A pioneer photojournalist takes a candid look at life around Denver almost a hundred years ago
By the early 1880s a succession of traveling photographers had produced a stunning record of the American West, with its roughhewn cities and endless, astonishing landscapes. Their pictures decorated parlors and offices across the country—but not the printed page. Magazine and newspaper readers could see them only after they’d been translated into engravings.
In the middle of the eighties, however, the halftone process, which renders shades of gray in a tiny dot pattern, was refined to make it possible to incorporate photographic plates on the standard presses of books, magazines, and even newspapers. The considerable cost involved delayed widespread use by newspapers until the 189Os. But the way was opening for a new type of photographer, one with a reporter’s sense of news and a photographer’s technical and artistic skills—in today’s term, a photojournalist. Harry Hale Buckwalter was among the first of them.
Buckwalter’s passion for adventure, technology, and publicity lasted all his life. He left his native Reading, Pennsylvania, in 1884, when he was sixteen, to make his way west to Colorado. He quickly found work as a printer for the Denver Republican and also took a part-time job at a local photographic supply house, where he became interested in cameras and picture taking. He succeeded in making the transition from printer to reporter while refining his skills as a photographer.
In 1893 the Rocky Mountain News , preparing to initiate halftone printing, hired Buckwalter as Denver’s first newspaper photographer. He shot all the usual happenings around a city—parades, fires, and arrests at the city jail. Before long he was traveling across the state in search of stories. He earned the trust of Indian leaders and documented the Ute reservation with rare intimacy and clarity; frequent trips to mining towns yielded stark views of their mines, above- and belowground; the trains he rode tascinated and thrilled him, and they appear in many of his finest photographs.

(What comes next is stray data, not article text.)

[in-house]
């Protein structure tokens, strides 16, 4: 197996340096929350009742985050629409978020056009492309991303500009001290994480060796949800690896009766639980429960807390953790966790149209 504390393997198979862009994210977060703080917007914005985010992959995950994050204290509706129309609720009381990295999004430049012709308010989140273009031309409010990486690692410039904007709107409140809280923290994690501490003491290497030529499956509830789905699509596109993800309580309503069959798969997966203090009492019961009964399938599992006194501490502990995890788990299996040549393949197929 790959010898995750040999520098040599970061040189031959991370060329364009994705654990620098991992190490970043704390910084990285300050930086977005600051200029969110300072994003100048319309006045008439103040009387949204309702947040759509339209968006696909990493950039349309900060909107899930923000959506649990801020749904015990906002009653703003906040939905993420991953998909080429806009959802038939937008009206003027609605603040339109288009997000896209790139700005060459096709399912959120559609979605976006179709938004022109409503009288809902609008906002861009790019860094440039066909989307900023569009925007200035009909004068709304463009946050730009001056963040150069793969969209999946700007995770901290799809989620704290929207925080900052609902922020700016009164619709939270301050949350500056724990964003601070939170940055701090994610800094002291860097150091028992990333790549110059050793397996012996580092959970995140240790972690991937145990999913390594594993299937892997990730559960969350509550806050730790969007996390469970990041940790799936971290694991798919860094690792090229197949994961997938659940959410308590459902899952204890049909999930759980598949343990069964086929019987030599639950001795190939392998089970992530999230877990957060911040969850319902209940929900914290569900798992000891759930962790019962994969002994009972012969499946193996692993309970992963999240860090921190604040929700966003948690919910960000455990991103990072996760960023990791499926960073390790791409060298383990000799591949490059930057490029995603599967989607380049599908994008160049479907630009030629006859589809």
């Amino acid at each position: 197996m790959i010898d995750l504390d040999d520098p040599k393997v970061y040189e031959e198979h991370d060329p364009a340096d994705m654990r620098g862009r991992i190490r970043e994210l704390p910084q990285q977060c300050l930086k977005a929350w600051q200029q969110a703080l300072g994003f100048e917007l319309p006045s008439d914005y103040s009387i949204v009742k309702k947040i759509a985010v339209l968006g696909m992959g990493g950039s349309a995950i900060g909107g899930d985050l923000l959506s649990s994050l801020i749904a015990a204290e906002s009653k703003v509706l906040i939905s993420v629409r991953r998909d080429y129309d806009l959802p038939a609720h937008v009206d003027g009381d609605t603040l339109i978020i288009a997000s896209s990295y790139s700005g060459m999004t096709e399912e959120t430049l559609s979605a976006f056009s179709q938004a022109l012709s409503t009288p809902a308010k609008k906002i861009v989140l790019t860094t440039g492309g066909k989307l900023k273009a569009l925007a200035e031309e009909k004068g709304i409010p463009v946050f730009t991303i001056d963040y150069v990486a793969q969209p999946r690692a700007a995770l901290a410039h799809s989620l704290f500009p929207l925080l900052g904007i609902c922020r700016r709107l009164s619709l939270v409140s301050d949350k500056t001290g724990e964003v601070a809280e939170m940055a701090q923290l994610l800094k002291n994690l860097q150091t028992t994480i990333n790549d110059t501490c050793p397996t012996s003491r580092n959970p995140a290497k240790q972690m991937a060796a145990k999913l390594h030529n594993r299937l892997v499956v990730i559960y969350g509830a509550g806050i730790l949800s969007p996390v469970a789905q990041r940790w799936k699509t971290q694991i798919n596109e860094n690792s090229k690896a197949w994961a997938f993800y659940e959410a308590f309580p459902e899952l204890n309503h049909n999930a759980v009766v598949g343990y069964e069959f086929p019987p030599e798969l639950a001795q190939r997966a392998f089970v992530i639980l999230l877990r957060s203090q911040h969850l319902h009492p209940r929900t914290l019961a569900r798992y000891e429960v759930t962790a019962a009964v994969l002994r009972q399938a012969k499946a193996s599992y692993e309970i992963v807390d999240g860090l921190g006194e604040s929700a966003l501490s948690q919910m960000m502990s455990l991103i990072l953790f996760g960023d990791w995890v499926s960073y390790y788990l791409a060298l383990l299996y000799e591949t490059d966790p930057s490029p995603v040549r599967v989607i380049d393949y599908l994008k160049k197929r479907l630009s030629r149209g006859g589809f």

Buckwalter rose to the position of assistant city editor of the News but then decided to work free-lance, selling his pictures to four Denver papers over the ensuing years. On at least one occasion he covered different stories for rival papers on the same weekend and was credited by both as “our photographer.”
He was always tinkering. Searching for a better way to capture movement with his camera, he made significant improvements in high-speed shutters, for which he sold patent rights. He took a brief interest in radiology and in 1896 made the first clinical X ray in the West, to help locate a bullet lodged near the heart of a local marshal. He also produced the first X ray admitted as evidence in a court of law and served as an expert witness.
By 1901 Buckwalter had discerned that the motion-picture industry was about to grow out of penny arcades and into serious entertainment, and he agreed to produce a series of Colorado travelogues for the pioneer movie producer William Selig, of Chicago’s Selig Polyscope Company. His movies, shown nationally, won acclaim for their splendid scenery and dramatic footage of speeding trains. But their creator was frustrated that they weren’t treated as feature films, so he arranged to have them shown at the biggest theater available—outdoors at Denver’s City Park. The screenings were a sensation. Buckwalter produced at least fifty films before 1910, when Selig migrated to Hollywood with the rest of the movie business. Turning to yet another technology, Buckwalter became one of the region’s first radio broadcasters in the 1920s.
After his death in 1930 his widow donated his glass-plate negatives to the Colorado Historical Society. The pictures give a delightful account of Western life around the turn of the century—an early report from the mile-high bureau.